Published: October 2, 2007
There were not as many dealers as last year, about 30, but that did not seem to slow down either the preview attendance on Friday, September 14, or the traffic on Saturday for the 16th annual Adirondack Mountains Antiques Show. “We plan food for 150 people for the Friday preview, and that is pretty close to the number we ended up with,” Jerry Oliver, now consultant to the show, said. Advance sales totaled close to 100, at either the early price of $40 or the last minute price of $50, and another 40 people bought tickets at the door.
On Saturday morning, prior to the show opening at 10 am, cars lined the road outside Byron Park and there were no openings on the small side road across the main drag. “People are buying, it is going well,” Jon Magoun said a couple of hours after the show had opened. Friday evening, after the preview closed, he had delivered a set of four chairs, a table, several pack baskets and a large moose head. Other show regulars, including Linda Davidson of Landrum, S.C.; Jeff Cherry of Damariscotta, Maine; Robert Ross of Florence, Mass.; and Dave Kittredge of Field and Stream, Mansfield, Conn., all spoke well of sales.
As usual, a number of the exhibitors were set up under the large pavilion, about eight occupied the tent provided by the management and others pitched their own tents, all with sides and tarps nearby and an eye on the weather. A bit of sun broke through now and then, but for the most part it was cloudy with a few scattered drops of rain. “Most of this stuff can take any kind of weather,” one dealer said, pointing out some rustic porch furniture and a couple of pieces for the garden. Those with moose heads and other displays of taxidermy were more weather conscious.
This year only three dealers came with one or more canoes, some equipped for sailing, and a selection of Jitter-Bugs was offered in one of the many display cases featuring fresh water fishing plugs. All kinds of early fishing documents were offered, including permits, photographs and badges, and leg-hold traps were stacked a foot high on a long table. In fact, it seemed that every interest of early life in the Adirondacks was represented at the show, and appreciated by those who came to shop.
Vonnie Liddle, events/activities coordinator for the Town of Indian Lake, was pleased with the turnout on both Friday and Saturday, but indicated that there would be a real effort to add more exhibitors next year. “This show is really popular, we have a good time doing it and it is a great benefit for the town, but we are going to build up the dealer list for 2008,” she said.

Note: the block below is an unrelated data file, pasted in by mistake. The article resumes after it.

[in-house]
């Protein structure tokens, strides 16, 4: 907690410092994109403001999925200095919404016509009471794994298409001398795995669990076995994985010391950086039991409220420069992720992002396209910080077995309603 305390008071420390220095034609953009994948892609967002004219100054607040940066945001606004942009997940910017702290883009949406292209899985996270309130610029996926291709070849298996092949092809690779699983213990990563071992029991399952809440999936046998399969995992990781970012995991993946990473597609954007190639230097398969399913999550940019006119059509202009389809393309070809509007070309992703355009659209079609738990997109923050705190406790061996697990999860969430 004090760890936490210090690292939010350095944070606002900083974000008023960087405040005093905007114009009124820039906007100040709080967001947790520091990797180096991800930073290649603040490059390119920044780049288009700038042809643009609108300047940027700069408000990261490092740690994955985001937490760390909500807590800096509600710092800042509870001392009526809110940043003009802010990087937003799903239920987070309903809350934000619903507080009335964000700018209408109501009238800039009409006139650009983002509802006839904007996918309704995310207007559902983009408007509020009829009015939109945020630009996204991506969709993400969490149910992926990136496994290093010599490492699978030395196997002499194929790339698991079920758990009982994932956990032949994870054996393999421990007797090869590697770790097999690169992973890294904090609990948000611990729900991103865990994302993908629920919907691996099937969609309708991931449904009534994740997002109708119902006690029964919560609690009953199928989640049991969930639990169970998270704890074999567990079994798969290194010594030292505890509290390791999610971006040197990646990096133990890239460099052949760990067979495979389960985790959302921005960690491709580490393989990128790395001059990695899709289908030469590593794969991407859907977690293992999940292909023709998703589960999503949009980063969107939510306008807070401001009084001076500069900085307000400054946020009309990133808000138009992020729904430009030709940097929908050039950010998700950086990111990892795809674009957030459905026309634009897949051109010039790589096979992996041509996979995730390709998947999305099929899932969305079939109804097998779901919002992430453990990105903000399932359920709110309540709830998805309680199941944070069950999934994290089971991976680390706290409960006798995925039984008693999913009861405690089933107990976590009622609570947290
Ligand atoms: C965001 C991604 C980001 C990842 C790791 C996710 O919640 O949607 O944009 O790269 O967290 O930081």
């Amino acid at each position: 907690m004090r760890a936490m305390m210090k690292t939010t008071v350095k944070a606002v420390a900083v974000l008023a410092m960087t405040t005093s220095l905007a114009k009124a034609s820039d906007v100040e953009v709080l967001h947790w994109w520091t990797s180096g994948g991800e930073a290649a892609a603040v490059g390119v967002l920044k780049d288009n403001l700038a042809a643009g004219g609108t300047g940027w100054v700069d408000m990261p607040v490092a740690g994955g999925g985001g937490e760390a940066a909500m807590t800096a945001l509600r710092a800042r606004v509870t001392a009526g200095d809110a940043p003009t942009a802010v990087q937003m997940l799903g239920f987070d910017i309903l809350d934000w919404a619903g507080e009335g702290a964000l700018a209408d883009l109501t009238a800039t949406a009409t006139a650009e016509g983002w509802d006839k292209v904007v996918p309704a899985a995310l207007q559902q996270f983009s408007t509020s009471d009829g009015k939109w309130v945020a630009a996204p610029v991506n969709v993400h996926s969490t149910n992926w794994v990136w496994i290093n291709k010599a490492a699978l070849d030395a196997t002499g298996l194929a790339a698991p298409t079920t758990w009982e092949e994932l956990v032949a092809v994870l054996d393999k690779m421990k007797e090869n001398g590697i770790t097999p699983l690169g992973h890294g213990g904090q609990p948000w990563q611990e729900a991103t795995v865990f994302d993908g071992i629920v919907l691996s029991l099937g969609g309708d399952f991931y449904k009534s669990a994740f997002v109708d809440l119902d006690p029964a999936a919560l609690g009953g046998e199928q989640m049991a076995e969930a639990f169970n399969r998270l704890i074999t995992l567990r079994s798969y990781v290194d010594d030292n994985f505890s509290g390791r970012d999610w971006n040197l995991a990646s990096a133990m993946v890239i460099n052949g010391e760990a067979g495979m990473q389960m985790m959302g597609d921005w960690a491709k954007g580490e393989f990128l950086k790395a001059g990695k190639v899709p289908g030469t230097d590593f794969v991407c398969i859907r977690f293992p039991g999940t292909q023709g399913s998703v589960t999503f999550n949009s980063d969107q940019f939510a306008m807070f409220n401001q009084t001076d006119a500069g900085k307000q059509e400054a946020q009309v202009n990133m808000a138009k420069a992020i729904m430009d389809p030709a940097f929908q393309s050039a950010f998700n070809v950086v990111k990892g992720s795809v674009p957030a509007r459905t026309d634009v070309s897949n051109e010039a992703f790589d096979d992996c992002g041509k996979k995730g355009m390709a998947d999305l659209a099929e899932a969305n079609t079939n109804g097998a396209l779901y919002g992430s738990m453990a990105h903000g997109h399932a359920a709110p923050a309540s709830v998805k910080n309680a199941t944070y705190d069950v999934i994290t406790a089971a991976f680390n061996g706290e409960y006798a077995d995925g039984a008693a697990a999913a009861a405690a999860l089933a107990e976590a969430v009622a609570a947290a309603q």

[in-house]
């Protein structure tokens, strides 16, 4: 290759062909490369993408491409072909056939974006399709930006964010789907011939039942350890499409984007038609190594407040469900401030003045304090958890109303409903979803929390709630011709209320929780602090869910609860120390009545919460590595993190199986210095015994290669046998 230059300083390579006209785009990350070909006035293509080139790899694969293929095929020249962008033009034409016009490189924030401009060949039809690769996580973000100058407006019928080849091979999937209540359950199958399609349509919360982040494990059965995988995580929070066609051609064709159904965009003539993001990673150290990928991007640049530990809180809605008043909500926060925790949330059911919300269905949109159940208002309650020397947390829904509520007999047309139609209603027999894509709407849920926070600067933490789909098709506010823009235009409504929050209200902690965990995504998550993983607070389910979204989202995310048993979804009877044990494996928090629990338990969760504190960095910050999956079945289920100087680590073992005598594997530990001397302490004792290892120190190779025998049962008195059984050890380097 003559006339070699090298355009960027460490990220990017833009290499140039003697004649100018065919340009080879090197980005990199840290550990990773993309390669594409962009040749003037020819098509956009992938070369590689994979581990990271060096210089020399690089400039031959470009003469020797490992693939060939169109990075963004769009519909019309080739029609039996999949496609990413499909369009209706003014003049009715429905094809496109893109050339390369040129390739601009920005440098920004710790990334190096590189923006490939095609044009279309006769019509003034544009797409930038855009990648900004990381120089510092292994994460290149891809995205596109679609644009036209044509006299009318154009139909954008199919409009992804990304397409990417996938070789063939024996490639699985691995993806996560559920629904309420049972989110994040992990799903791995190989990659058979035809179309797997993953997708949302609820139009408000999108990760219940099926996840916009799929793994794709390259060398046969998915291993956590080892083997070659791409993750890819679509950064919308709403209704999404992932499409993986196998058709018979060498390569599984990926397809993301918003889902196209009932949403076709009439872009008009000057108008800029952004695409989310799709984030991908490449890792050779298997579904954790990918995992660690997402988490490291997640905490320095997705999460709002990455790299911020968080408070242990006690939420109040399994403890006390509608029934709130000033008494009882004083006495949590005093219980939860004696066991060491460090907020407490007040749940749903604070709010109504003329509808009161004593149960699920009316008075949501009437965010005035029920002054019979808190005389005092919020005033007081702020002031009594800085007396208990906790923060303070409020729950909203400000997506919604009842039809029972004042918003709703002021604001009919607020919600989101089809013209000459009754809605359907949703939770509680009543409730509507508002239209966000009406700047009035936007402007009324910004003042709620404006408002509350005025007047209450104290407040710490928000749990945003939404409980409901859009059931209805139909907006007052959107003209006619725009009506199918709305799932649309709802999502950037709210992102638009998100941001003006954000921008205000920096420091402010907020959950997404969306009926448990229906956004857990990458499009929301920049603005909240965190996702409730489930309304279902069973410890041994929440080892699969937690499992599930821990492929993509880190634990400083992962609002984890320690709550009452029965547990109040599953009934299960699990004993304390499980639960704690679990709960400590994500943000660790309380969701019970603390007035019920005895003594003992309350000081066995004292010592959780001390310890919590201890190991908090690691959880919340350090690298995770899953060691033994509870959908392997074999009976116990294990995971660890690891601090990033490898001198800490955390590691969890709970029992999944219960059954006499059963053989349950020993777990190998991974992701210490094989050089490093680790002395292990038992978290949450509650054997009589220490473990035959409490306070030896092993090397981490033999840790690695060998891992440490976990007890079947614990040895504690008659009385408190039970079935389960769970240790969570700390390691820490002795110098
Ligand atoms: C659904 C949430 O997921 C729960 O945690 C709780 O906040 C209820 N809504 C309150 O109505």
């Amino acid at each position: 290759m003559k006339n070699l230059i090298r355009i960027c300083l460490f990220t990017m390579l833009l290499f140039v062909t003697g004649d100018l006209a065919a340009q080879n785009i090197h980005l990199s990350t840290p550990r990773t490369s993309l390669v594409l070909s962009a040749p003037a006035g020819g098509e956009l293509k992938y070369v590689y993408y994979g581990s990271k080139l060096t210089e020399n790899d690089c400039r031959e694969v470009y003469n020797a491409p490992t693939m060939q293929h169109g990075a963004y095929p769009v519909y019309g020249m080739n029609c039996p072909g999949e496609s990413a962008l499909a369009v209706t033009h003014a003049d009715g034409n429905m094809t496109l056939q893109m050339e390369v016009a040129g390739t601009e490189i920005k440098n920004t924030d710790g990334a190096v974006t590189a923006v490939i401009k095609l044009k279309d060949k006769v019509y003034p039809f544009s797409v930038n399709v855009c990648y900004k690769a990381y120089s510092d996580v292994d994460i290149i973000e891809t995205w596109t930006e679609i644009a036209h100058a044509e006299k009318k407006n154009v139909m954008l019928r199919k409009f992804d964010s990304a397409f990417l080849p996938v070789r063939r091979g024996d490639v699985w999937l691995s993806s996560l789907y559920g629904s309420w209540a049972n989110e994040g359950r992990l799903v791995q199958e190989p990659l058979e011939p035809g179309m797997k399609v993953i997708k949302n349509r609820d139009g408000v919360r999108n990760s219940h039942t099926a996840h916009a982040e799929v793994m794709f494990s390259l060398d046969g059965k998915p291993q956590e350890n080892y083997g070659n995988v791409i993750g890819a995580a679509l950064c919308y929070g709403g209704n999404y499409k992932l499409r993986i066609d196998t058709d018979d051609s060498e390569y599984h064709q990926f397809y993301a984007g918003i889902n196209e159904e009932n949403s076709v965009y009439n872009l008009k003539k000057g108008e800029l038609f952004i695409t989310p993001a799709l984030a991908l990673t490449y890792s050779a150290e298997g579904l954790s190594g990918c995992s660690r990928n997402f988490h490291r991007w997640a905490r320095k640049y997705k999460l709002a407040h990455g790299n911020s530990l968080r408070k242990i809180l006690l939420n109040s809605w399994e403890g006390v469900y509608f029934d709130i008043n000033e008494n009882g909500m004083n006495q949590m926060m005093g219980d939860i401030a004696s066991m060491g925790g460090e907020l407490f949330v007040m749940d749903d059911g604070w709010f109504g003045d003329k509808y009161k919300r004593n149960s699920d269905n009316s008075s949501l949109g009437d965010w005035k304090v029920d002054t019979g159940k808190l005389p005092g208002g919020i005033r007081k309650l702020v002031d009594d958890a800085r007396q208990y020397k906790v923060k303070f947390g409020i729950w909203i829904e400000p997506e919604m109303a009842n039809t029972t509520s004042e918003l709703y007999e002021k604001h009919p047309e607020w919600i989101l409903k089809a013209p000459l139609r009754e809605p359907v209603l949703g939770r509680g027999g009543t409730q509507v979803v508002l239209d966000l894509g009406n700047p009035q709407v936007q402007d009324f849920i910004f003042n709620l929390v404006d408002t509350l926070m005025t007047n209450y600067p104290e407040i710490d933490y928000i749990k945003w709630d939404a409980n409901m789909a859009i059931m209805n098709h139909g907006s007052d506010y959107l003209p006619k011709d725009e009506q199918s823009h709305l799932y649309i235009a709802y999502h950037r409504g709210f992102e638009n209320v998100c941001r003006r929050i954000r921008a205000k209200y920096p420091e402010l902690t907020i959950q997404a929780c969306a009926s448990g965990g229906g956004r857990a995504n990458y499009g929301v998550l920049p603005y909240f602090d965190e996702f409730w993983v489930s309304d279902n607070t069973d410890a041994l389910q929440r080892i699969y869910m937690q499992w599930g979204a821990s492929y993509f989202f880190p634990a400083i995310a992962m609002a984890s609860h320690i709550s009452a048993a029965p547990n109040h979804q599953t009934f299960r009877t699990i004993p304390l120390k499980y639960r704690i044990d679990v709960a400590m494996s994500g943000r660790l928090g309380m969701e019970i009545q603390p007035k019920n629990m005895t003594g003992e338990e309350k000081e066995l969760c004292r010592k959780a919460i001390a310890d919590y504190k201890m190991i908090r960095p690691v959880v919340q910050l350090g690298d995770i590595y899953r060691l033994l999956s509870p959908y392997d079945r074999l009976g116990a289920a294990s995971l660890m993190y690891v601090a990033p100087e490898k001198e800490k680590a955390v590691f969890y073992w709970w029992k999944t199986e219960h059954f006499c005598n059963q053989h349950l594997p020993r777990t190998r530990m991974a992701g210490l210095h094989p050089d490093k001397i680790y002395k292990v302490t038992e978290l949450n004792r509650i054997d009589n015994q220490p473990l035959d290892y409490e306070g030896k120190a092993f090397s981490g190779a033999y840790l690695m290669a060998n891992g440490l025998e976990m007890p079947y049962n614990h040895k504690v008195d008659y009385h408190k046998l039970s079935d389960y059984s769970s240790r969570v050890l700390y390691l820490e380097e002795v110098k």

Next September the show will preview on the 19th and be open on the 20th.
‘Road Show’ Fills Yards & Parking Lots In The Town Of Indian Lake
As early as Monday, four days prior to the preview opening of the Adirondack Mountains Antiques Show, dealers start popping up along the east-west road that runs through the Town of Indian Lake. Some have staked out large parcels rented from local home-owners, while others have just space enough to pitch a rather small tent. Even locals take advantage of the traffic that will be generated over the next six days and set up shop in their own garage or yard.
“You never know what you will find along the road,” one shopper said as she popped in and out of a row of tents. She indicated that shopping the road was all part of her trip to Indian Lake and it was “like a dry run before going to the Adirondack Show.” Our guess is that few, if any, of the dealers doing the antiques show miss out on the opportunity to check out the inventory of the “roadies.”
All is fair game along the road, and a good number of the booths are filled with new or made-up items. A number of booths look like Lake Champlain “tourist trap” gift shops, but that does not seem to discourage some of the visitors. Most of the displays are filled with the genuine article, and it is not uncommon for a dealer to be set up on the road and also have space at the show.
This year the Town of Indian Lake decided it was time to do new sidewalks and bury wires, but, according to one local vendor, town officials said, “It will all be done by the time the show rolls around.” Not so. Instead drivers had to concentrate more on missing the orange cones lining the street or falling into two-foot-deep trenches than check out the road-side booths and find a place to park. And if driving was difficult, the walking was not much better. It seems as if the contractor on the job finished a patch of sidewalk, then skipped a bit and started up again. But you know, it was not annoying enough to keep one from shopping.
The “Road Show,” as the Magoun Bros sign reads, really says it all for the activity in town. It is fun, a warm-up for the Antiques Show, and one more reason to head for Indian Lake the third week of September.
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